This is very similar to the way women might use a curling iron to create and set curls into their hairstyles. The tighter the tufts are twisted together the longer the carpet is able to maintain its "like-new" appearance. 

 

Below are Tufts that are one-inch long. I have used two colors to show the number of twists. 

 

 

The Tuft Twist Rating is based on the number of twists per lineal inch of tuft.

 

This Tuft has 7 twists and is a sign of a well-made carpet. Frieze styles have tufts similar to this and cost about $35 per square yard and up, or $3.88 per square foot.

 

 

 

This Tuft has 4 twists and is not as good. This is a sign of a lower-grade carpet. Inexpensive Plush and Textured Plush styles often have tufts similar to this and range from $15 to $25 per square yard or $1.66 to $2.77 per square foot and up. More expensive styles have higher Tuft-Twist ratings.

 

 

Why is Tuft Twist So Important?

The Number of Tuft Twists is an important factor to making sure your carpet retains its like new appearance longer. 

 

Frieze styles tend to have a higher tuft twist (over 6 twists per lineal inch) and is why they are well-known for their durability and retaining a like-new appearance longer than most other styles. When you look at a potential carpet to buy you can look at the tuft and count the twists yourself. 

 

Looped Berber carpets have twisted tufts too, but it is very hard to count them with the naked eye. Most looped Berber styles will state the Tuft Twist Rating posted on the back of the carpet sample or shown on the manufacturer's spec sheet. (ask for it)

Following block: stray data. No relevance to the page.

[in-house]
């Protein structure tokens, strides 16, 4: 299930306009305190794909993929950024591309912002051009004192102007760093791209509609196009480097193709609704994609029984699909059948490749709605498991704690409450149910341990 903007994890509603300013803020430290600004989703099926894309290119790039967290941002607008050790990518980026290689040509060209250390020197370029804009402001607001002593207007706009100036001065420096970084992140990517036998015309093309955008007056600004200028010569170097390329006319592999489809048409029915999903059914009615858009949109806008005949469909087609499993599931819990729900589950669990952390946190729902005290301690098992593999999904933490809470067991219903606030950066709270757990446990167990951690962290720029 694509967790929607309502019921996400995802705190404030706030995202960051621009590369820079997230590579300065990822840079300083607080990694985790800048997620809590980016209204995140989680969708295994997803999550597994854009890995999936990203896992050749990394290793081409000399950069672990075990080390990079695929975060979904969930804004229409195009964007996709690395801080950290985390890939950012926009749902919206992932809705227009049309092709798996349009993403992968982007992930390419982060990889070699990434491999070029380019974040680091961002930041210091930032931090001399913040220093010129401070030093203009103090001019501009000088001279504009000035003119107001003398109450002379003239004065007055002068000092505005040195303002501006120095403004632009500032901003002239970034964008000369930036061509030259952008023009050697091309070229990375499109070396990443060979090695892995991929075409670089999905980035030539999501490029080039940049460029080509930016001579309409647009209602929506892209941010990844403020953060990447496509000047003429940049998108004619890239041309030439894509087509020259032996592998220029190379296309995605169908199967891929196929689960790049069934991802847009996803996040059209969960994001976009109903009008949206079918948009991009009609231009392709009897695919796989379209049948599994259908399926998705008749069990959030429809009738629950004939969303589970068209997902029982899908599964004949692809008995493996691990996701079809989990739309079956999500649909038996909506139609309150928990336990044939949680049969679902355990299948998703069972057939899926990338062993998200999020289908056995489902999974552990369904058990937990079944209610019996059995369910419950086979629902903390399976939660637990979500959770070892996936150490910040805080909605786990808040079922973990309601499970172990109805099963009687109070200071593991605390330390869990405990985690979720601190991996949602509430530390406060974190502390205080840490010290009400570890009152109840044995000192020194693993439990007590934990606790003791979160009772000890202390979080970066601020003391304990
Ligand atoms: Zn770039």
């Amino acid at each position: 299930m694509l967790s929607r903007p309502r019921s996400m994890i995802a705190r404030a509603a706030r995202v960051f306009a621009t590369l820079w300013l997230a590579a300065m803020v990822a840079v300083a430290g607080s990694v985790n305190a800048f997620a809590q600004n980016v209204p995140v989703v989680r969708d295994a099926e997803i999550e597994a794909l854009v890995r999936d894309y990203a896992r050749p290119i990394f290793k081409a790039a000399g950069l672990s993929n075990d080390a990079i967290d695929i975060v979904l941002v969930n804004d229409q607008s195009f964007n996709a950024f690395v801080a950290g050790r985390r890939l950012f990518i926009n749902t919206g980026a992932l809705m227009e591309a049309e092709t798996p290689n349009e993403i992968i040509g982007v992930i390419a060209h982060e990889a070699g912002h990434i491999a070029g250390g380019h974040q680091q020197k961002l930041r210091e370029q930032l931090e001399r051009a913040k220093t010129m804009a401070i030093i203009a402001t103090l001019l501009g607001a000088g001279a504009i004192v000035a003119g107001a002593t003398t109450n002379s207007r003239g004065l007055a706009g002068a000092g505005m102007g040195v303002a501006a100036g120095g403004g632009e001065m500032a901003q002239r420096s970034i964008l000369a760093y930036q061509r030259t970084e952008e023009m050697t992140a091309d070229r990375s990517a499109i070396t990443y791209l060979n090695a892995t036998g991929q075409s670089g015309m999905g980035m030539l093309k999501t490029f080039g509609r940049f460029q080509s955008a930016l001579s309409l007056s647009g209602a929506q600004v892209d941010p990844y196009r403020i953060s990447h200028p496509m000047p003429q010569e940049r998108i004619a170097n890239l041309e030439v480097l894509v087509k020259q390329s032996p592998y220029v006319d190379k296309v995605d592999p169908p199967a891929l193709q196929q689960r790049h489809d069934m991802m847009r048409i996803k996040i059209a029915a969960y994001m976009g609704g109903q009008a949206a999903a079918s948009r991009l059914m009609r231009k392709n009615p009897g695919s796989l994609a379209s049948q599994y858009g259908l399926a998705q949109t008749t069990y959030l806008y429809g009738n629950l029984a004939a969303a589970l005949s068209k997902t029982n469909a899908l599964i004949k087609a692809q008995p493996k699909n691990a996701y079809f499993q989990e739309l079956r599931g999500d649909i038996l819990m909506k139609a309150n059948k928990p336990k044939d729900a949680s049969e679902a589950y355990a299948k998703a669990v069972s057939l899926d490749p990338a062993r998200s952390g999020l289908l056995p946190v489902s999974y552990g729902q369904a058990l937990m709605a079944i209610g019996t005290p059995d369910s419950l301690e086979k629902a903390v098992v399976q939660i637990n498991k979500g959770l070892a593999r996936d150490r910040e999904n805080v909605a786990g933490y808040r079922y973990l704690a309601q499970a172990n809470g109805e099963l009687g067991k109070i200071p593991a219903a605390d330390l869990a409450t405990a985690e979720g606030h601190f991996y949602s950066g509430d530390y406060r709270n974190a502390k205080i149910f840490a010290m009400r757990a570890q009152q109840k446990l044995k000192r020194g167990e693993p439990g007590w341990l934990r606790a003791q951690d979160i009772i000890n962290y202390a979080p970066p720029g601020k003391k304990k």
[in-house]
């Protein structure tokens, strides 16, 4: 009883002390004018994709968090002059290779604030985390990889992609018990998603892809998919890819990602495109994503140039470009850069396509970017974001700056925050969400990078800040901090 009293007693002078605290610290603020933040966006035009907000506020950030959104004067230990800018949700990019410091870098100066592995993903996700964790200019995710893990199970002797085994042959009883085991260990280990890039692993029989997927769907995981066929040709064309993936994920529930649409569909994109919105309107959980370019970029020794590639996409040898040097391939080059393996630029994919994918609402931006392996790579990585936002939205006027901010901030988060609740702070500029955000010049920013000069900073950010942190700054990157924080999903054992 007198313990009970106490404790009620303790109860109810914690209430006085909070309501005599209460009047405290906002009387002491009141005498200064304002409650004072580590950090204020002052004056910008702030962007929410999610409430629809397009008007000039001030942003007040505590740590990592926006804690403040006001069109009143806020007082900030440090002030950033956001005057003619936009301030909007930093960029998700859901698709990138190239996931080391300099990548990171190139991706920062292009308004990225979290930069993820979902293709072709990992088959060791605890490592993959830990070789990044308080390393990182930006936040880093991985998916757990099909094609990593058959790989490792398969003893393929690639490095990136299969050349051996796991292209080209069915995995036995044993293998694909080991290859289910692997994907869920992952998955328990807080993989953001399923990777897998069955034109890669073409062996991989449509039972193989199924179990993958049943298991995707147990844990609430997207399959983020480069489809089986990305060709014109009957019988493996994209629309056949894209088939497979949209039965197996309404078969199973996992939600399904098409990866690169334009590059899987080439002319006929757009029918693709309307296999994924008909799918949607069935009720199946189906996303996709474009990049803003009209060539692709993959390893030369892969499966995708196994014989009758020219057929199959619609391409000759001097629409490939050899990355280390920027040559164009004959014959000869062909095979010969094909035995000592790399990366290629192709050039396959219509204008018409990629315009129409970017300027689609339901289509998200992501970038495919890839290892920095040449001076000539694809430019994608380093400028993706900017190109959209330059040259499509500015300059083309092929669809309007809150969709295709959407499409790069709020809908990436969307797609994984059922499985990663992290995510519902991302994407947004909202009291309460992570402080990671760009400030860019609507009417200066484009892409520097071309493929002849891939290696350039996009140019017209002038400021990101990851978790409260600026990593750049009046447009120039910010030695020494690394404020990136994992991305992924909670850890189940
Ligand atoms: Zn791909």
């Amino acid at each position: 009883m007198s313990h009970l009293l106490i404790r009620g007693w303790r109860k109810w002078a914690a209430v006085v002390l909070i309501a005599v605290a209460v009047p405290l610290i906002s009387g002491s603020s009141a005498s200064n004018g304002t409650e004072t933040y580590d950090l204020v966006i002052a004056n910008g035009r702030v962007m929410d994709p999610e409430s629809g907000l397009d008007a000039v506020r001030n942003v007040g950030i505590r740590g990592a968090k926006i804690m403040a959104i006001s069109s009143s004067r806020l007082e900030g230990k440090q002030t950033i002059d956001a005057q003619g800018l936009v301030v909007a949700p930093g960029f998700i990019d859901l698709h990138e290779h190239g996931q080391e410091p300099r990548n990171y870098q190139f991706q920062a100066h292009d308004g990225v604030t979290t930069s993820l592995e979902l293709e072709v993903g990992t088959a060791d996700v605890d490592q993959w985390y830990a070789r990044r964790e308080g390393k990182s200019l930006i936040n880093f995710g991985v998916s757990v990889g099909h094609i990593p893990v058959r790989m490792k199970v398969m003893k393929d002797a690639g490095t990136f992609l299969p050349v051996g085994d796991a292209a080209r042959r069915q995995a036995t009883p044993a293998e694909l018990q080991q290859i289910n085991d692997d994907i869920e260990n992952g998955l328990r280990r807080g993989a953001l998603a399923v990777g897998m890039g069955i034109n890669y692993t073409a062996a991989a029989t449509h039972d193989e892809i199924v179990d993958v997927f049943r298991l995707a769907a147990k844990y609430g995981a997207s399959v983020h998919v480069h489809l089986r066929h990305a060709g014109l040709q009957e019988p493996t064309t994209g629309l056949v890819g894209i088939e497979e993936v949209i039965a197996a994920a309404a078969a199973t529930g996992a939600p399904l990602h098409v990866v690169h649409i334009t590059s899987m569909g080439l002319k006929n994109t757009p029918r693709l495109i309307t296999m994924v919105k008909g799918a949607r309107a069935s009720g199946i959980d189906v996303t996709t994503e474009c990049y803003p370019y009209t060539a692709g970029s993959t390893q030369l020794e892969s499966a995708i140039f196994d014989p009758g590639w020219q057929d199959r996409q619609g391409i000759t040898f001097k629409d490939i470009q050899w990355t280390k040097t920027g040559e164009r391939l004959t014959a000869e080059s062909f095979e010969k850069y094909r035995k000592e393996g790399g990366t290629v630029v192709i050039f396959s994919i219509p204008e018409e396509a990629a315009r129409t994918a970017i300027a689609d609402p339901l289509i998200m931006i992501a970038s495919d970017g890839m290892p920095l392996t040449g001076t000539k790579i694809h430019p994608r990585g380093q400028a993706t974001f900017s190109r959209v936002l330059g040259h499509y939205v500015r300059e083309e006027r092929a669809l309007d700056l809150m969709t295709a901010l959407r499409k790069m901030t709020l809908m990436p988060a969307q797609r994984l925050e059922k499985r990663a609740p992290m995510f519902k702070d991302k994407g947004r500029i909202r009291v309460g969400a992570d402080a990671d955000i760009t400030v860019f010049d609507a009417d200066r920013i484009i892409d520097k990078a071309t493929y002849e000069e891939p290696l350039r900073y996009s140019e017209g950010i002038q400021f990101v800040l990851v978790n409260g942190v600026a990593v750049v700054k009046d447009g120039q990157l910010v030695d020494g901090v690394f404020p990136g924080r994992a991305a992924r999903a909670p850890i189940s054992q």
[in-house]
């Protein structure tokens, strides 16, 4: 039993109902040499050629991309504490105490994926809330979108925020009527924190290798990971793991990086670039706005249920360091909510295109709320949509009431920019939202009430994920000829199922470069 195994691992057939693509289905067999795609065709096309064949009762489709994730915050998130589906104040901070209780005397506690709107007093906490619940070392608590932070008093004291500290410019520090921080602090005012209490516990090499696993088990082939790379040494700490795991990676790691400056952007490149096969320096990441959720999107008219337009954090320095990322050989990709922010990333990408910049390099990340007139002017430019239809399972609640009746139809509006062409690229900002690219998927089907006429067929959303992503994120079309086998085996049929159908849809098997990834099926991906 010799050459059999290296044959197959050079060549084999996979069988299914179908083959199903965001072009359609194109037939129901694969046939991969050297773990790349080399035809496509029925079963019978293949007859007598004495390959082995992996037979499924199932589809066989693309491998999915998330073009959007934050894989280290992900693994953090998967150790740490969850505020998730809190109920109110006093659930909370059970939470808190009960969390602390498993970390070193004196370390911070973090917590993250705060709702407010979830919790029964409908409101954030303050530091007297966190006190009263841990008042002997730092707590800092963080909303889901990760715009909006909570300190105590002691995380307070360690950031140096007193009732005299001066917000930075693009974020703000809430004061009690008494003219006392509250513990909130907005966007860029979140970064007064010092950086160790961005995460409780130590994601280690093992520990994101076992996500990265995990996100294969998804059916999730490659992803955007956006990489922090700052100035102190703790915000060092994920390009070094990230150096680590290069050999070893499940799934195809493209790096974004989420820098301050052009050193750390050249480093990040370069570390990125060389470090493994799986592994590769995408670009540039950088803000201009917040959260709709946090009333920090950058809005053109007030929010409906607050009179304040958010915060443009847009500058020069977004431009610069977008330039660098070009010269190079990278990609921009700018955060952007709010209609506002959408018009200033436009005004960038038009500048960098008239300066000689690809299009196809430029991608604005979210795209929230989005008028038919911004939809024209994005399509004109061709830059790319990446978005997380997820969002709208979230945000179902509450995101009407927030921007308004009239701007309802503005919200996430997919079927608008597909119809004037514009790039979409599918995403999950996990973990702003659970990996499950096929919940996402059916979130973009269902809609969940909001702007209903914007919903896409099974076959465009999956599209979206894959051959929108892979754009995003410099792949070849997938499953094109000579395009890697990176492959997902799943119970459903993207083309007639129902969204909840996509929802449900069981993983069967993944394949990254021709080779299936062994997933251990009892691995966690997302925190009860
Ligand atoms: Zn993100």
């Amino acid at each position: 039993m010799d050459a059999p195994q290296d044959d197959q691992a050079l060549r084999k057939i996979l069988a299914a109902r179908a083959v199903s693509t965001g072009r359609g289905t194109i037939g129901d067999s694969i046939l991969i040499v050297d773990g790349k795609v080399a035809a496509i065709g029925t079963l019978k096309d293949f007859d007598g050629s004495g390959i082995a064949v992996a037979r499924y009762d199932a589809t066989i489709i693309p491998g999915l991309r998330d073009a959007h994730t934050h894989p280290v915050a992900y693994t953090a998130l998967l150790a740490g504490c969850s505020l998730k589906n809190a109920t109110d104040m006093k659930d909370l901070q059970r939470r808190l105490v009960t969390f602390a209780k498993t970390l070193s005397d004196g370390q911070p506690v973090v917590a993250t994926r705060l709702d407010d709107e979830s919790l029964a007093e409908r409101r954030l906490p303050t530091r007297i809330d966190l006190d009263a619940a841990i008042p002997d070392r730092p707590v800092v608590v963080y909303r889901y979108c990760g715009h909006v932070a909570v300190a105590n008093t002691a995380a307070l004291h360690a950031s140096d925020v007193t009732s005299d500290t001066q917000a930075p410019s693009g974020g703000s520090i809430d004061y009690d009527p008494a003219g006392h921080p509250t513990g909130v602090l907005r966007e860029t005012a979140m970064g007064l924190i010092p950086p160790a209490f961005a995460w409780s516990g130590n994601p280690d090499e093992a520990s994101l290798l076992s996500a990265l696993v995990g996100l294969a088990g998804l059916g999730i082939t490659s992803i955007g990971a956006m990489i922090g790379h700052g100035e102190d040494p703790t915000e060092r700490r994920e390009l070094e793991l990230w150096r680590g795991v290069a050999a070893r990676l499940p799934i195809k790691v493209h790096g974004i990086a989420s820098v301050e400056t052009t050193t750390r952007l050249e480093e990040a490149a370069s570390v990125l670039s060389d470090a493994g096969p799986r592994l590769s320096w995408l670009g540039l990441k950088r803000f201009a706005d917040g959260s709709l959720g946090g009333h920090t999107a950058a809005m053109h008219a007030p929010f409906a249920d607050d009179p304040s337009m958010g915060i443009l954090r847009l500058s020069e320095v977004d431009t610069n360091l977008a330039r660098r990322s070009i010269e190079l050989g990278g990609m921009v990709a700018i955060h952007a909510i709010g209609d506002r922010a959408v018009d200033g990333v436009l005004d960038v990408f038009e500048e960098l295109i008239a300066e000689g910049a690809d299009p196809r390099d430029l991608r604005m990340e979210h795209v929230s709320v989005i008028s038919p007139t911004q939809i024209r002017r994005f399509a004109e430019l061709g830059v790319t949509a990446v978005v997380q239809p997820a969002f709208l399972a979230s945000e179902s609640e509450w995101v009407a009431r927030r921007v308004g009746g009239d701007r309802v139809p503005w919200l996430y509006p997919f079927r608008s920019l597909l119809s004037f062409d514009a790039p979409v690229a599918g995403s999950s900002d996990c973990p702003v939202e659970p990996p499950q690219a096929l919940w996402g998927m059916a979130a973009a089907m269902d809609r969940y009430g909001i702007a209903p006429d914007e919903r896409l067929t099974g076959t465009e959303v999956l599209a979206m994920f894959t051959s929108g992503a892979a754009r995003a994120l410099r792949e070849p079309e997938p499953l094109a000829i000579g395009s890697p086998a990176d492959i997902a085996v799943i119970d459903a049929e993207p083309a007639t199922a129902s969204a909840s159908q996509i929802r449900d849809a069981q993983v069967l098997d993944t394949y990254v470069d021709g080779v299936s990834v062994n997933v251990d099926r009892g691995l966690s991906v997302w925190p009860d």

Matting and Pile Crush

Carpets with a lower Tuft Twist Rating (of 3 to 5), tend to untwist or “blossom” at the tuft tips more quickly, thus creating a worn out, frizzy looking or matted down appearance. 

 

Carpets rarely wear out from the loss of fiber, they just start to mat down; gradually lose the luster and shine; and just start to look bad or ugly. Once the tufts have blossomed and become matted down, the damage cannot be undone, reversed or repaired. 

Learn more Carpet Manufacturing Specifications Explained

 

Remember:

  • The Tuft Twist Rating is based on the number of twists per lineal inch of the tuft. A tuft that is only a half inch long you would need to double the twist count to figure out what the twist rating is. Still, it's fairly easy to guess the number of twists with the naked eye. Compare with other known-specs carpet samples and view side by side. 

  • The Tuft Twist count usually range from 3.0 to 7.5. Lesser quality carpets will have a lower number of Tuft Twists.

  • The higher the Tuft Twist the longer your new carpet will retain its like-new appearance.

  • Carpet "Blossom" or blooming is a common carpet condition where the Tuft begins to un-twist and starts to look worn out, matted down and ugly!